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NRW election ends a long era

The tipping point has been reached. The CDU are victorious in the state election – and the power balance shifts at national level!

The Social Democrats have held the reins for an incredible 39 years – sometimes alone, sometimes in a coalition. But the power base of the ruling SPD in North Rhine-Westphalia has been crumbling for years.

Times are hard, and the recent economic record of their administration in the state capital Düsseldorf is far from rosy. The state's debts total more than 100 billion euros; that's over 5,500 euros for every citizen of NRW.

There hasn't been a genuine "father figure" in the mould of Johannes Rau to unite voters for some time. Rau resigned in 1998, after which frequent changes have occurred at the top – Rau's "crown prince" Wolfgang Clement, followed two years later by Peer Steinbrück. The SPD hasn't established a state premier in whom the voters can blindly trust in a time of crisis.

The Social Democrats enter the campaign with Peer Steinbrück as their front-runner. He knows the election is also critical for the future of the federal government in Berlin. There, the SPD has been in power with the Greens for ten years. The coalition in NRW is the last of its kind, now that all the other Red-Green state governments have been voted out of office.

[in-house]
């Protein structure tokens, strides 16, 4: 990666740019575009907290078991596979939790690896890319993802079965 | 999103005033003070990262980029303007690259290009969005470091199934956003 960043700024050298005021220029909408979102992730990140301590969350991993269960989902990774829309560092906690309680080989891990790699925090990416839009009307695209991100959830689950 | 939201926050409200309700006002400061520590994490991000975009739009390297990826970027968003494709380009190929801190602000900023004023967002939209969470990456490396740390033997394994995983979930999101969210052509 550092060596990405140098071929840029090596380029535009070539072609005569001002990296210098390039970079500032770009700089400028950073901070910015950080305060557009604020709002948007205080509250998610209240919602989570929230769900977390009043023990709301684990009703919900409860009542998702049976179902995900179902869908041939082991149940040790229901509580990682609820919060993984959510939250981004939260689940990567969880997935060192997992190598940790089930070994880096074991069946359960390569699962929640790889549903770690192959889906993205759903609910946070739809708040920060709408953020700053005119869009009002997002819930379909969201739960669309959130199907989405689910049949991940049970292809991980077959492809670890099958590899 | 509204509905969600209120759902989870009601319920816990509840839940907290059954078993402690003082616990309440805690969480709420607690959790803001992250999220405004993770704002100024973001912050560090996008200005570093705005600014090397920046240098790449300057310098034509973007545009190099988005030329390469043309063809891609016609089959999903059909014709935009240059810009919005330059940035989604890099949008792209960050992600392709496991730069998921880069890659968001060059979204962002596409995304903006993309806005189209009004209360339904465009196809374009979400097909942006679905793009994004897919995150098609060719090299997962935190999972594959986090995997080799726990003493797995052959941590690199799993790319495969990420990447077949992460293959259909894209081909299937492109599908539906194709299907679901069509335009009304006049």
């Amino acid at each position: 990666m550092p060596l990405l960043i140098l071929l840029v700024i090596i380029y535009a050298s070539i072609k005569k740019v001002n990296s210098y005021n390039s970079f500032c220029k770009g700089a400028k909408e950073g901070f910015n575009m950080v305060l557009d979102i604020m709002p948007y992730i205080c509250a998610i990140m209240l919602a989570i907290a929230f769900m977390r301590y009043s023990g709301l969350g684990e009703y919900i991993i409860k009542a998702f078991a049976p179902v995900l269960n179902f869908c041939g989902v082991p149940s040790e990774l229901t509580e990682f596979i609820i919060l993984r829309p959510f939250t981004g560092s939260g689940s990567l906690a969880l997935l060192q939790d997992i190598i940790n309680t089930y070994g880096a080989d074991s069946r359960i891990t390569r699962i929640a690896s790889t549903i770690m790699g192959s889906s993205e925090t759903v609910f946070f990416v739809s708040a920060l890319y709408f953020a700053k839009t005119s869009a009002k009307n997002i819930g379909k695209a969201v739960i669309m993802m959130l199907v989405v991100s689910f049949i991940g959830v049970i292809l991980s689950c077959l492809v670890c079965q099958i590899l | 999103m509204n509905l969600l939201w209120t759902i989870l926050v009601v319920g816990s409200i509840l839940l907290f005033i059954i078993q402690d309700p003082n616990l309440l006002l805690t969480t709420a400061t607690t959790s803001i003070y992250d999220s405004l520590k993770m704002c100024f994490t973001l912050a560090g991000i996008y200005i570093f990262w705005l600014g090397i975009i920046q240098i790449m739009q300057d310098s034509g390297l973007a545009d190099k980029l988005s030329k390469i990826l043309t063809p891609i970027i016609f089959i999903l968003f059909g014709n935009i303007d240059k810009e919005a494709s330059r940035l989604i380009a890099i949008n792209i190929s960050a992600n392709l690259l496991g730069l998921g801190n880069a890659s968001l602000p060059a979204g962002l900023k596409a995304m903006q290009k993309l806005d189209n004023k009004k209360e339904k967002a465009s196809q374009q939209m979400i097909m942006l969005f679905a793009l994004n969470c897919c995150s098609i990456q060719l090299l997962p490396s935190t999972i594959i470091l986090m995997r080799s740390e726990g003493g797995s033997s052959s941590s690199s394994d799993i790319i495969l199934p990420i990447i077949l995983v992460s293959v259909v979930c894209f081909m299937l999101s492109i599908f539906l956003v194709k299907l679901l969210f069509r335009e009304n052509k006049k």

If the SPD in its core state of NRW can't hold on once again in partnership with the Greens, then the days of Federal Chancellor Gerhard Schröder and his Red-Green coalition may also be numbered. Defeat in NRW amounts to a vote of no confidence in the federal government.

Interest in the election is intense. And the turnout on 22 May 2005 is 63%, substantially higher than the last bullet2000 Landtag election in 2000. On the day, a majority of voters opt for a change. With nearly 45% the CDU is well ahead of the SPD, who only manage 37%. It's an historic outcome: an SPD government in NRW has been voted out for the first time in 39 years.

The bulletresult is also a personal triumph for CDU front-runner bulletJürgen Rüttgers – the first successful CDU candidate for the NRW state premiership since 1966.

But an even bigger news sensation explodes a short time later. Millions of television viewers can hardly believe their ears when SPD party chairman Franz Müntefering is asked about the consequences of the NRW election results in an interview. Did he really say there'll have to be a federal election in the autumn?

Journalists think they may have misheard. But it's true. The federal election will be brought forward from 2006 to autumn 2005. An early election, he says, is needed to deliver a vote of confidence in the under-fire Red-Green government in Berlin. Back us or sack us!

"Suicide to foil death" comments Der Spiegel on the evening of this risky manoeuvre by the SPD. NRW is setting the agenda of German politics!

Dirk Bitzer

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